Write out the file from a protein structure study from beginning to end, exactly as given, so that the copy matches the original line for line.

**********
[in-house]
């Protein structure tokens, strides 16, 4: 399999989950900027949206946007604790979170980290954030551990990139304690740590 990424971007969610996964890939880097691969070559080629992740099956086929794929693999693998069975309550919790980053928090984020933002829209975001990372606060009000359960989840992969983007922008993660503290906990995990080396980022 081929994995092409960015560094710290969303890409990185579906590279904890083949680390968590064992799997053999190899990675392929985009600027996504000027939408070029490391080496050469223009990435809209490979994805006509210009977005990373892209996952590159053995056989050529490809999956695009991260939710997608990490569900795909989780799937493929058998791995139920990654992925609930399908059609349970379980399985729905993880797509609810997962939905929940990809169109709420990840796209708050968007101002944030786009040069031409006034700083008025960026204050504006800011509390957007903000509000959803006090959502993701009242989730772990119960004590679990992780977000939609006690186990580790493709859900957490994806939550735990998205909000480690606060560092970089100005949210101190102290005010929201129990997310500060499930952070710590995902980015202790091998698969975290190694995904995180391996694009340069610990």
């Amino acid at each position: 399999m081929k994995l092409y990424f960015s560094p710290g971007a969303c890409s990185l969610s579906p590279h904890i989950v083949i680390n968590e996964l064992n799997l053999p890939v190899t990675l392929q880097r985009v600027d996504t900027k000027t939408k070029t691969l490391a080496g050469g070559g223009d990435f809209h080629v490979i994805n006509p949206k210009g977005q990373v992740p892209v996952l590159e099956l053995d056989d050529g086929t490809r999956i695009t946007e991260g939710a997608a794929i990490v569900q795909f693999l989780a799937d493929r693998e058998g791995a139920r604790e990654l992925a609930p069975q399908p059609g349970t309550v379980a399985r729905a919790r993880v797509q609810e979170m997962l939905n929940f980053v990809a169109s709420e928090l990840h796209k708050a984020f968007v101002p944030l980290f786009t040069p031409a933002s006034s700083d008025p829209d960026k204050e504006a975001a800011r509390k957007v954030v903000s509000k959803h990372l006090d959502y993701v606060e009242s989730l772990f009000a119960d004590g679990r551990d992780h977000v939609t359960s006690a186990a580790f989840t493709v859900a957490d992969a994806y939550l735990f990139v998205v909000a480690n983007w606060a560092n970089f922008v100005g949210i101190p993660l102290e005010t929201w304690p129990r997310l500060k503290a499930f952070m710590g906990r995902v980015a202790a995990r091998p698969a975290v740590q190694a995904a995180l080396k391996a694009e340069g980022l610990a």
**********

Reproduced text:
[in-house]
């Protein structure tokens, strides 16, 4: 399999989950900027949206946007604790979170980290954030551990990139304690740590 990424971007969610996964890939880097691969070559080629992740099956086929794929693999693998069975309550919790980053928090984020933002829209975001990372606060009000359960989840992969983007922008993660503290906990995990080396980022 081929994995092409960015560094710290969303890409990185579906590279904890083949680390968590064992799997053999190899990675392929985009600027996504000027939408070029490391080496050469223009990435809209490979994805006509210009977005990373892209996952590159053995056989050529490809999956695009991260939710997608990490569900795909989780799937493929058998791995139920990654992925609930399908059609349970379980399985729905993880797509609810997962939905929940990809169109709420990840796209708050968007101002944030786009040069031409006034700083008025960026204050504006800011509390957007903000509000959803006090959502993701009242989730772990119960004590679990992780977000939609006690186990580790493709859900957490994806939550735990998205909000480690606060560092970089100005949210101190102290005010929201129990997310500060499930952070710590995902980015202790091998698969975290190694995904995180391996694009340069610990």
């Amino acid at each position: 399999m081929k994995l092409y990424f960015s560094p710290g971007a969303c890409s990185l969610s579906p590279h904890i989950v083949i680390n968590e996964l064992n799997l053999p890939v190899t990675l392929q880097r985009v600027d996504t900027k000027t939408k070029t691969l490391a080496g050469g070559g223009d990435f809209h080629v490979i994805n006509p949206k210009g977005q990373v992740p892209v996952l590159e099956l053995d056989d050529g086929t490809r999956i695009t946007e991260g939710a997608a794929i990490v569900q795909f693999l989780a799937d493929r693998e058998g791995a139920r604790e990654l992925a609930p069975q399908p059609g349970t309550v379980a399985r729905a919790r993880v797509q609810e979170m997962l939905n929940f980053v990809a169109s709420e928090l990840h796209k708050a984020f968007v101002p944030l980290f786009t040069p031409a933002s006034s700083d008025p829209d960026k204050e504006a975001a800011r509390k957007v954030v903000s509000k959803h990372l006090d959502y993701v606060e009242s989730l772990f009000a119960d004590g679990r551990d992780h977000v939609t359960s006690a186990a580790f989840t493709v859900a957490d992969a994806y939550l735990f990139v998205v909000a480690n983007w606060a560092n970089f922008v100005g949210i101190p993660l102290e005010t929201w304690p129990r997310l500060k503290a499930f952070m710590g906990r995902v980015a202790a995990r091998p698969a975290v740590q190694a995904a995180l080396k391996a694009e340069g980022l610990a």